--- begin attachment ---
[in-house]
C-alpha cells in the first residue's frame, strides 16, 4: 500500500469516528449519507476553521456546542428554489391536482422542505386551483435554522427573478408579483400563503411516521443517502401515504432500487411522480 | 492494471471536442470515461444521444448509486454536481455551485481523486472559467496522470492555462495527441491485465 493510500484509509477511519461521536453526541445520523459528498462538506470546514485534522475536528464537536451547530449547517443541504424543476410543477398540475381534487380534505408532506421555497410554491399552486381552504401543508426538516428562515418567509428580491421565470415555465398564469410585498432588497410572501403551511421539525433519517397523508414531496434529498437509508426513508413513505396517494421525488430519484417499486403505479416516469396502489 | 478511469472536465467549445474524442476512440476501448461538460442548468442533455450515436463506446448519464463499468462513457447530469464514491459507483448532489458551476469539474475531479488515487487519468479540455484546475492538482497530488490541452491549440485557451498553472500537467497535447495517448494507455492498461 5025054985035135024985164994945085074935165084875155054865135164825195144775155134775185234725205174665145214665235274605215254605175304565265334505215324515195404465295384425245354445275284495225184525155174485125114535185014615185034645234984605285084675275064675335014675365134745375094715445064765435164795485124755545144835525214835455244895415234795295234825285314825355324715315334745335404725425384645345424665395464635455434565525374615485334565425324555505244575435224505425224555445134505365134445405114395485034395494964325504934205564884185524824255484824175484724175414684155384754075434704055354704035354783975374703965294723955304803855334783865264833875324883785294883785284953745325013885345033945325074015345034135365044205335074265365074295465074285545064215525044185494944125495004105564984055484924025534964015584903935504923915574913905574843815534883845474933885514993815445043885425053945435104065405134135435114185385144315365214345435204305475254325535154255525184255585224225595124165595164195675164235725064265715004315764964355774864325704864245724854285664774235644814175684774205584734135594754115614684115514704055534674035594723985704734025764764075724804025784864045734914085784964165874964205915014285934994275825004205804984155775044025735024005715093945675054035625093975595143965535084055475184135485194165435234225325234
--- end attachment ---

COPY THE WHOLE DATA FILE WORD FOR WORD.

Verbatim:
[in-house]
C-alpha cells in the first residue's frame, strides 16, 4: 500500500469516528449519507476553521456546542428554489391536482422542505386551483435554522427573478408579483400563503411516521443517502401515504432500487411522480 | 492494471471536442470515461444521444448509486454536481455551485481523486472559467496522470492555462495527441491485465 493510500484509509477511519461521536453526541445520523459528498462538506470546514485534522475536528464537536451547530449547517443541504424543476410543477398540475381534487380534505408532506421555497410554491399552486381552504401543508426538516428562515418567509428580491421565470415555465398564469410585498432588497410572501403551511421539525433519517397523508414531496434529498437509508426513508413513505396517494421525488430519484417499486403505479416516469396502489 | 478511469472536465467549445474524442476512440476501448461538460442548468442533455450515436463506446448519464463499468462513457447530469464514491459507483448532489458551476469539474475531479488515487487519468479540455484546475492538482497530488490541452491549440485557451498553472500537467497535447495517448494507455492498461 5025054985035135024985164994945085074935165084875155054865135164825195144775155134775185234725205174665145214665235274605215254605175304565265334505215324515195404465295384425245354445275284495225184525155174485125114535185014615185034645234984605285084675275064675335014675365134745375094715445064765435164795485124755545144835525214835455244895415234795295234825285314825355324715315334745335404725425384645345424665395464635455434565525374615485334565425324555505244575435224505425224555445134505365134445405114395485034395494964325504934205564884185524824255484824175484724175414684155384754075434704055354704035354783975374703965294723955304803855334783865264833875324883785294883785284953745325013885345033945325074015345034135365044205335074265365074295465074285545064215525044185494944125495004105564984055484924025534964015584903935504923915574913905574843815534883845474933885514993815445043885425053945435104065405134135435114185385144315365214345435204305475254325535154255525184255585224225595124165595164195675164235725064265715004315764964355774864325704864245724854285664774235644814175684774205584734135594754115614684115514704055534674035594723985704734025764764075724804025784864045734914085784964165874964205915014285934994275825004205804984155775044025735024005715093945675054035625093975595143965535084055475184135485194165435234225325234